European Totalitarianism

From iGeek
Revision as of 21:54, 6 June 2019 by Ari (talk | contribs)
(diff) โ† Older revision | Latest revision (diff) | Newer revision โ†’ (diff)
Jump to: navigation, search

A few things about Europe (and totalitarianism). The left (populists) believed the โ€œothersโ€ (or the Rich Jews) were conspiring to take over Europe. The mid-17th century was the transition from classist feudalism (peasant and nobility) to nation states (government and workers). Generally, workers and Christians saw money lending as unsavory, having to do with religious biases and ignorant bigotries around interest rates (usury) and not understanding basic economics (like the time value of money, or risk-reward ratios). Europe was ripe for classism (resenting the rich), resenting finance/bankers, other tribes: Jews were all of these. Anti-semitism, classist envy and religious bigotries all blur into the same thing for them. The U.S. culture evolved mostly from European descendants and picked up a lot of those biases.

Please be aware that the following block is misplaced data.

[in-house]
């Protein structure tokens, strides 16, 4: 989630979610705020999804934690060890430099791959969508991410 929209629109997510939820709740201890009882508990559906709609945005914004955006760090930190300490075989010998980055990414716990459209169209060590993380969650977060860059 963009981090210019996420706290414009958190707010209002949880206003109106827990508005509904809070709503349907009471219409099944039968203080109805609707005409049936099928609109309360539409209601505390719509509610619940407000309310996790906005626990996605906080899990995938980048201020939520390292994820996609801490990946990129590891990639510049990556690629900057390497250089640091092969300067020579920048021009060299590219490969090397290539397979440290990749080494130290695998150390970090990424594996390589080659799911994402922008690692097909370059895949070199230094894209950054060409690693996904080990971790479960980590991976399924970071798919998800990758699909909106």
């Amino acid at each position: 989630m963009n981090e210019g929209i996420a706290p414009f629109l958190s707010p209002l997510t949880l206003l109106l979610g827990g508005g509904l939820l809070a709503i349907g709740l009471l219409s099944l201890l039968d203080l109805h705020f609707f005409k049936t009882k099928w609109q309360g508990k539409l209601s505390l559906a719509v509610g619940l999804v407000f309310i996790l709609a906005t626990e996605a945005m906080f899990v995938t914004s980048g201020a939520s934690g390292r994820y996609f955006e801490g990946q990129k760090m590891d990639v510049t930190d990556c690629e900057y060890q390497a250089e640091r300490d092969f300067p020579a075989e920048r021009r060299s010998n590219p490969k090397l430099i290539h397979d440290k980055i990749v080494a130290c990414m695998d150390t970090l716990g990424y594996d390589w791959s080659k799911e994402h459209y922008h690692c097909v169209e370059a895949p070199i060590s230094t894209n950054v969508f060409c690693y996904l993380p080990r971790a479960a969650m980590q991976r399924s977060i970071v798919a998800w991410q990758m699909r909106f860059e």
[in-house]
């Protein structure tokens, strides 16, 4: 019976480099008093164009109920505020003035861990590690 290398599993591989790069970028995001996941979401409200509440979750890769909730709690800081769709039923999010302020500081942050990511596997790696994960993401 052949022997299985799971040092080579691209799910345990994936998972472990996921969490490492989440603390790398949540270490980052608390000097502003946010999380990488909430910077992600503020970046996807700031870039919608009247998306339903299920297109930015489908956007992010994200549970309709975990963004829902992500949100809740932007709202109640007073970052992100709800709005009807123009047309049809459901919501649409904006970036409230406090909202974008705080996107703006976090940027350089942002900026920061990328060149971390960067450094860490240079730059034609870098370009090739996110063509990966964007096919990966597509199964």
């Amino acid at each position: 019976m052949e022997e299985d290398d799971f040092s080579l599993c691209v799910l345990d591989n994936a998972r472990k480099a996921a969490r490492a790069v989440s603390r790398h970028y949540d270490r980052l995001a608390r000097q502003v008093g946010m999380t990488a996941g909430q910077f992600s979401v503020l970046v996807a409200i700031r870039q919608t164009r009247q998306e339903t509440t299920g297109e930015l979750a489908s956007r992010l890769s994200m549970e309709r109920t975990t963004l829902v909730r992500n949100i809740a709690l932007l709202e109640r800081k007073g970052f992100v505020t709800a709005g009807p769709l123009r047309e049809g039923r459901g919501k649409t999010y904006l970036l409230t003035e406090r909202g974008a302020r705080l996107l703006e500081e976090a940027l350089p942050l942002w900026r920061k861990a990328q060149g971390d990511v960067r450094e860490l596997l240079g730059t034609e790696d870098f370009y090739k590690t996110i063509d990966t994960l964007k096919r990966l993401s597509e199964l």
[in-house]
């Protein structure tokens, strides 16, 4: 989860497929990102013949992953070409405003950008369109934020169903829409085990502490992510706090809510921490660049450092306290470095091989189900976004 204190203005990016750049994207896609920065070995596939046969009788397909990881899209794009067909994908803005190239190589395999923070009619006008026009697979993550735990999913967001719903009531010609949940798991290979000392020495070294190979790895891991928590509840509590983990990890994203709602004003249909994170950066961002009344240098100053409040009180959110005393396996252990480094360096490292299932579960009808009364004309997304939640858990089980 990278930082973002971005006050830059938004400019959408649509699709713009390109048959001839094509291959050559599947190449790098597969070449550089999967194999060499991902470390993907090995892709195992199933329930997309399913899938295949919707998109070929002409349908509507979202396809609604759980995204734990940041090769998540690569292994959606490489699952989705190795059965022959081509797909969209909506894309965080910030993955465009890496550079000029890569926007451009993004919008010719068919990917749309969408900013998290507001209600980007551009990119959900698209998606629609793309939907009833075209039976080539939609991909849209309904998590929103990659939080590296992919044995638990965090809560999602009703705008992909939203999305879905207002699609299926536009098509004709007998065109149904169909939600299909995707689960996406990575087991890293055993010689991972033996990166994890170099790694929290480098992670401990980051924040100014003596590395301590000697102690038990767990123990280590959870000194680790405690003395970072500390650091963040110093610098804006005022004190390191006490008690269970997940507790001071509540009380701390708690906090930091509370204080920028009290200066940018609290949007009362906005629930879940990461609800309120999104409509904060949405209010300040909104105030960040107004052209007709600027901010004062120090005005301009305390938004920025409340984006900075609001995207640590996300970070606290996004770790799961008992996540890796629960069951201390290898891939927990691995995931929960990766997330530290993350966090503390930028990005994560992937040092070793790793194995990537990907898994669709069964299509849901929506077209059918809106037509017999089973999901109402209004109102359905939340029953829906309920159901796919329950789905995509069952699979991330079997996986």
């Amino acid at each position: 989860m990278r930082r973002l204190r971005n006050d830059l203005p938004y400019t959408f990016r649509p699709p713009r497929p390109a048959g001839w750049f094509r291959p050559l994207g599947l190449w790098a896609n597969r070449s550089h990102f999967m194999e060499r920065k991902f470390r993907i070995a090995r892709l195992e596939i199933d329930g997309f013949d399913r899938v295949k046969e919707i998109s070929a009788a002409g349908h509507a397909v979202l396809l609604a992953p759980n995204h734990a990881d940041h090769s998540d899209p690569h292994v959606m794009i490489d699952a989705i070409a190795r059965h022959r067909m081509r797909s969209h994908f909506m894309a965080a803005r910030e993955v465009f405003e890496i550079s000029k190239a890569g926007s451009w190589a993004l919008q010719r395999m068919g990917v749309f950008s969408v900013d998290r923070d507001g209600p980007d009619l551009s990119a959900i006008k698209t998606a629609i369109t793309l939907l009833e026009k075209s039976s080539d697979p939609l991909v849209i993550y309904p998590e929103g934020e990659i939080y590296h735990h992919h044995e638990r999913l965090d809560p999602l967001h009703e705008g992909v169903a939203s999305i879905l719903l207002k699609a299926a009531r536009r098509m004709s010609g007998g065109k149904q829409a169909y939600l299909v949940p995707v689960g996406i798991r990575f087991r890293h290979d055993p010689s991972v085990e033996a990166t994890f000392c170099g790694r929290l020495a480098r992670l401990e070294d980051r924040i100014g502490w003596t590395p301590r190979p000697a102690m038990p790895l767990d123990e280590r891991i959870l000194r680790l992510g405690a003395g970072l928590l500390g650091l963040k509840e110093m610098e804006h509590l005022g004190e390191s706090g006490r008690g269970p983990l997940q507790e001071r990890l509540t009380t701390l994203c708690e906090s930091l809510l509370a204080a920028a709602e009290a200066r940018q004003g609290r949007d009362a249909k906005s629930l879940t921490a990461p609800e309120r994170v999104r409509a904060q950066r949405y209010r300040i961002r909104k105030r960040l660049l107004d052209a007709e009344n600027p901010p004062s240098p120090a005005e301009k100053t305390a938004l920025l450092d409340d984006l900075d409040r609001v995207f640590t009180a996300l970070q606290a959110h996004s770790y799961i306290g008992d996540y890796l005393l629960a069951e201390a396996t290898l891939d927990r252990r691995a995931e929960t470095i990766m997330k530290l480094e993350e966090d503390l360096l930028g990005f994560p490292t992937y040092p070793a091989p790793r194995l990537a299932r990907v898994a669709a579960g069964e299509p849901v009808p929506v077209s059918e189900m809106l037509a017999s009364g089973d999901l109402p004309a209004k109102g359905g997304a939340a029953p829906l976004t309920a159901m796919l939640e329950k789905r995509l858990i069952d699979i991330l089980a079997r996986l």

In the U.S. we lost much of our resentment of the Jews, and Jews were free'er to do more things in the U.S. so they integrated a bit more. The bigotries still remained in a slightly moderated form, but a lot of the ignorant bigotry against CEO's, shop owners, or Rich/Republicans stems from these old world ignorant bigotries: magnified through the democrat/Marxist lense of miseducated college classes.


๐Ÿ“š References
  • The Origins of Totalitarianism : Hannah Arendt. Written in 1951 by a Jewish Woman who barely escaped the Nazi's, and went on to become the first Woman to hold the rank of full Professor at Princeton University.